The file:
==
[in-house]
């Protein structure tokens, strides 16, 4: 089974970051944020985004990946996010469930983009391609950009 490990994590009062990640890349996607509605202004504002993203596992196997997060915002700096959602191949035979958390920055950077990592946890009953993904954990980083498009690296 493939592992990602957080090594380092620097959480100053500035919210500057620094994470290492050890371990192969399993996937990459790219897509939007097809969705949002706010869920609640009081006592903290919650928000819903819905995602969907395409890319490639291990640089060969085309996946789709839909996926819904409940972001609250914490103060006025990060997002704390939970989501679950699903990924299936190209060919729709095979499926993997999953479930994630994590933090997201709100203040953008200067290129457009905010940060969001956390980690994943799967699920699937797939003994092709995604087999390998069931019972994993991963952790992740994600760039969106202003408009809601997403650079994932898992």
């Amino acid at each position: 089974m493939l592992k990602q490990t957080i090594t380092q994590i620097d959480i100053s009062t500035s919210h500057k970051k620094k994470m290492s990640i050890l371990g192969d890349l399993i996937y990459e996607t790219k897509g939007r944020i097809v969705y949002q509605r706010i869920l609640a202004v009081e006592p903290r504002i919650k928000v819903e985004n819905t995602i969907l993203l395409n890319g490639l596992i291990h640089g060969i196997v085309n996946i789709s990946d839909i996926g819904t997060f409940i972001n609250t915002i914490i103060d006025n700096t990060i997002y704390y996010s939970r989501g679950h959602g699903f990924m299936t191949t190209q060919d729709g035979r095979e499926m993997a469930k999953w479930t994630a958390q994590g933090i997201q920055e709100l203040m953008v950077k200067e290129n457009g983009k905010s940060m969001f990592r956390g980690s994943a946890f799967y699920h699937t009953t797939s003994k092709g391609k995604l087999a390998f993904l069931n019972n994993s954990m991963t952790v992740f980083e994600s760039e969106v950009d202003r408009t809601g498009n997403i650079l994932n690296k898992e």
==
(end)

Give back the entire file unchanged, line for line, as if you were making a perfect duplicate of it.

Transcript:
[in-house]
């Protein structure tokens, strides 16, 4: 089974970051944020985004990946996010469930983009391609950009 490990994590009062990640890349996607509605202004504002993203596992196997997060915002700096959602191949035979958390920055950077990592946890009953993904954990980083498009690296 493939592992990602957080090594380092620097959480100053500035919210500057620094994470290492050890371990192969399993996937990459790219897509939007097809969705949002706010869920609640009081006592903290919650928000819903819905995602969907395409890319490639291990640089060969085309996946789709839909996926819904409940972001609250914490103060006025990060997002704390939970989501679950699903990924299936190209060919729709095979499926993997999953479930994630994590933090997201709100203040953008200067290129457009905010940060969001956390980690994943799967699920699937797939003994092709995604087999390998069931019972994993991963952790992740994600760039969106202003408009809601997403650079994932898992």
């Amino acid at each position: 089974m493939l592992k990602q490990t957080i090594t380092q994590i620097d959480i100053s009062t500035s919210h500057k970051k620094k994470m290492s990640i050890l371990g192969d890349l399993i996937y990459e996607t790219k897509g939007r944020i097809v969705y949002q509605r706010i869920l609640a202004v009081e006592p903290r504002i919650k928000v819903e985004n819905t995602i969907l993203l395409n890319g490639l596992i291990h640089g060969i196997v085309n996946i789709s990946d839909i996926g819904t997060f409940i972001n609250t915002i914490i103060d006025n700096t990060i997002y704390y996010s939970r989501g679950h959602g699903f990924m299936t191949t190209q060919d729709g035979r095979e499926m993997a469930k999953w479930t994630a958390q994590g933090i997201q920055e709100l203040m953008v950077k200067e290129n457009g983009k905010s940060m969001f990592r956390g980690s994943a946890f799967y699920h699937t009953t797939s003994k092709g391609k995604l087999a390998f993904l069931n019972n994993s954990m991963t952790v992740f980083e994600s760039e969106v950009d202003r408009t809601g498009n997403i650079l994932n690296k898992e």